Two new studies look at how to improve soil quality and improve Africa’s food security.
By Nathan Collins
A worker toils as sugar cane waste slow burns, part of the process in making biochar, at the Eco Fuel Africa factory in Lugazi on January 29, 2013. (Photo: Michele Sibiloni/AFP/Getty Images)
Africa is not a great place to farm. Indeed, more than half the continent is unsuitable “for any kind of agriculture except nomadic grazing,” according to a 1997 study, and it’s a big problem for food security in the region. Now, two recentstudies are taking on that problem—with one looking hundreds of years into the past for ways to improve Africa’s future.
“In African dryland landscapes, improving nutrient-poor soils is important for increasing agricultural productivity, particularly because a significant population growth is expected in this region over the next 100 years,” write Tatsuki Ogura, a researcher at the RIKEN Center for Sustainable Resource Science, and colleagues in Scientific Reports.
Their approach to the problem is based on a substance called biochar, a carbon-rich, charcoal-like substance produced when burning plants and other organic material in the absence of oxygen. The stuff is, however, controversial: Despite claims it could improve crop yields (and trap greenhouse gases and produce electricity during its production), a 2011 review found mixed results at best.
“God made the soil, but we put the dirt there and made it fertile.”
Hoping to improve on past results, Ogura and colleagues studied torrified biochar, which is produced at somewhat lower temperatures than other forms. After mixing a low-quality soil called aridisol typical of arid African countries with about 5 percent torrified biochar, the team found the soil held about 5 percent more water and contained more readily available nutrients, such as potassium, sodium, and phosphorous. Plants grown in the the enriched soil were generally a bit shorter but also had thicker stems and longer roots and were slightly heavier that those grown in plain aridisol.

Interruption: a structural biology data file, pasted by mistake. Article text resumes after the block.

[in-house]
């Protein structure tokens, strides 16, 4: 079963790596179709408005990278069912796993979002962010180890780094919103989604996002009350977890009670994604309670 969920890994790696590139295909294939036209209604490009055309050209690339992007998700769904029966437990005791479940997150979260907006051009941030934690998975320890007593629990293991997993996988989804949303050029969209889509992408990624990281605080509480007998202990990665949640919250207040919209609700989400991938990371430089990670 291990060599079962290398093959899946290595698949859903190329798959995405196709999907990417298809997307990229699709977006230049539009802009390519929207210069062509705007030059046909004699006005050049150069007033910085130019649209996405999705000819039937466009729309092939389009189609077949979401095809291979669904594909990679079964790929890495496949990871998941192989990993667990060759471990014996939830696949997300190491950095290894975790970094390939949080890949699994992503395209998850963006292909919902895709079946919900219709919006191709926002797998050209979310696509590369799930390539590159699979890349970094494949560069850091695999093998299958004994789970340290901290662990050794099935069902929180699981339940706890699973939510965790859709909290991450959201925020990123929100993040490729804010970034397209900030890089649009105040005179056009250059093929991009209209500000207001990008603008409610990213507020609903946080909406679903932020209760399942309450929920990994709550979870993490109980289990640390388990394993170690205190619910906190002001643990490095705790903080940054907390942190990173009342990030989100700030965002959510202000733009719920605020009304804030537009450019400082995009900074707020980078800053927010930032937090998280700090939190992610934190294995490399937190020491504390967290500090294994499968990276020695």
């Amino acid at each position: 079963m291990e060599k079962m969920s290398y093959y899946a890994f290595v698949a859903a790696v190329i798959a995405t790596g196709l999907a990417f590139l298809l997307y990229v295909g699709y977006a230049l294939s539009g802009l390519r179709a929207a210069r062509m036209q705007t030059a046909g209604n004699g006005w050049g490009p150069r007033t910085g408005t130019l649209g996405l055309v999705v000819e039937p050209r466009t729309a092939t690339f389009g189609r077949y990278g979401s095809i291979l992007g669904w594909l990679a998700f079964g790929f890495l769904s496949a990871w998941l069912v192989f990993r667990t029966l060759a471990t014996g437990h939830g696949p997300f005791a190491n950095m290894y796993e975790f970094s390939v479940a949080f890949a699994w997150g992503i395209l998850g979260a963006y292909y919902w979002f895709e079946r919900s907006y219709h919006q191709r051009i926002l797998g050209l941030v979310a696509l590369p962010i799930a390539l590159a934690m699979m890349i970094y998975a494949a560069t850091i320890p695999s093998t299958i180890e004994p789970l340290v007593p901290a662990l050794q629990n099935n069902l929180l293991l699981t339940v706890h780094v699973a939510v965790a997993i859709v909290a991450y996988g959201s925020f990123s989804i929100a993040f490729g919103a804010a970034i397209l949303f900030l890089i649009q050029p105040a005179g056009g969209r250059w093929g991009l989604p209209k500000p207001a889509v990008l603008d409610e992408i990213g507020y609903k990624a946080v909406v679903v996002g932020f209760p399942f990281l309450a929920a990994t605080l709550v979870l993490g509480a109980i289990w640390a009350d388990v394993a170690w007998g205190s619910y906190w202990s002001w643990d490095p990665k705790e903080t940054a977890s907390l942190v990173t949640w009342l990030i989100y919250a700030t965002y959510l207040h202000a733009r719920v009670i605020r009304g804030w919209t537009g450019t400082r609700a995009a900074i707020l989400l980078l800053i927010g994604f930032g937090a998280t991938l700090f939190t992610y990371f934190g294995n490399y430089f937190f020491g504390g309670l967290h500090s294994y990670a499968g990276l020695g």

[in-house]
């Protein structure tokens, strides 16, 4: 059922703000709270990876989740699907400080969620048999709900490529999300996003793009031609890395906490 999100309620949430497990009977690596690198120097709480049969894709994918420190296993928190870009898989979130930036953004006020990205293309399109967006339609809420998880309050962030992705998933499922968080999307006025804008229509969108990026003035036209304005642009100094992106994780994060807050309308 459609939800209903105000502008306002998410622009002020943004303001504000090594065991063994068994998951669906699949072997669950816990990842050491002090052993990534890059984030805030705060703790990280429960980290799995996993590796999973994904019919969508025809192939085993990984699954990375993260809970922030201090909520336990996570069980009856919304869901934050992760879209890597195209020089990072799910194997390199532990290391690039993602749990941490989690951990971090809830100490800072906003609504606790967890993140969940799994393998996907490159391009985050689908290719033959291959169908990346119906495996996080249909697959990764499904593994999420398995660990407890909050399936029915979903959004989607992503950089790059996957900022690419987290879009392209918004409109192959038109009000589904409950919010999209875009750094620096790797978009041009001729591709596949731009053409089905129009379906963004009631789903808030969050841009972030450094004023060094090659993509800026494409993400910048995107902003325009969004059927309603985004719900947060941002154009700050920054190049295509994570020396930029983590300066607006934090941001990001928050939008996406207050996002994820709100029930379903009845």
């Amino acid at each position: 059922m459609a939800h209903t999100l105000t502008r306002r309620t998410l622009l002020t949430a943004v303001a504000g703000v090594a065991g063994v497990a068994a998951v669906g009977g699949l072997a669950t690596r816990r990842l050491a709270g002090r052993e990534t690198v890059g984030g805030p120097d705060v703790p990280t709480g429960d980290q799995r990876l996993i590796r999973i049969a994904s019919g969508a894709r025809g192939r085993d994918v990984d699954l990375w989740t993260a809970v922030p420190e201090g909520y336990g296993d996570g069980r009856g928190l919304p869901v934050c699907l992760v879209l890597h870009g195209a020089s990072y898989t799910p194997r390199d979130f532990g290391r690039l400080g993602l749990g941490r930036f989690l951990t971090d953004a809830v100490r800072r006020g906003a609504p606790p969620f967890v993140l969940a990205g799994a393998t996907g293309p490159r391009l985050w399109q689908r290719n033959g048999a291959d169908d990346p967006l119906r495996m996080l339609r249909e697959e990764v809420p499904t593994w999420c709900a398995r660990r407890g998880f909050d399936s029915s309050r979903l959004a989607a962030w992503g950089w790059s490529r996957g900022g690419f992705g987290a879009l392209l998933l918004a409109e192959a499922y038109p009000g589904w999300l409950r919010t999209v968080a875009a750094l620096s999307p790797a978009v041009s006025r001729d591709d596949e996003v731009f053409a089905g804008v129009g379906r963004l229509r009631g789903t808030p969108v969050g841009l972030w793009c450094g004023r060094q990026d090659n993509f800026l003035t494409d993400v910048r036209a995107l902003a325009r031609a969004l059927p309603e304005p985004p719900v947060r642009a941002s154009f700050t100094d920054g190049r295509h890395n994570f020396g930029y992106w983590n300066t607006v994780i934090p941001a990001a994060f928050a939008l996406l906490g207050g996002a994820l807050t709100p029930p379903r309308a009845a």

In contrast to that relatively modern approach, Dawit Solomon and colleagues took inspiration from Amazonian Dark Earth, a rich soil that was produced in pre-Columbian South America—though no one knows whether is was produced deliberately or as an unintentional byproduct of the region’s earliest settlements. After finding similar soil in Ghana and Liberia, which they dubbed African Dark Earth (AfDE) Solomon and team wanted to find out where it came from—so they asked around.
As it turned out, the locals in Ghana and Liberia knew exactly where the stuff came from: they made it. Specifically, they took all manner of cooking and agricultural waste—ash, bones, palm thatch, even the byproducts of homemade soap—and just tossed it in with the rest of the soil. According to one local the team interviewed, “God made the soil, but we put the dirt there and made it fertile.” Another interviewee pointed out that if you dug down deep enough, you could find where the AfDE ended and ordinary soil began, “and this shows how old the town is.”
(Incidentally, the researchers did that analysis and found that AfDE had been present for between 100 and nearly 700 years in the towns and villages they searched.)
The findings, the researchers write in Frontiers in Ecology and the Environment, could prompt “a climate-smart foundation for agricultural innovation with [Sub-Saharan African] farming practices in ways that could improve sustainable production.”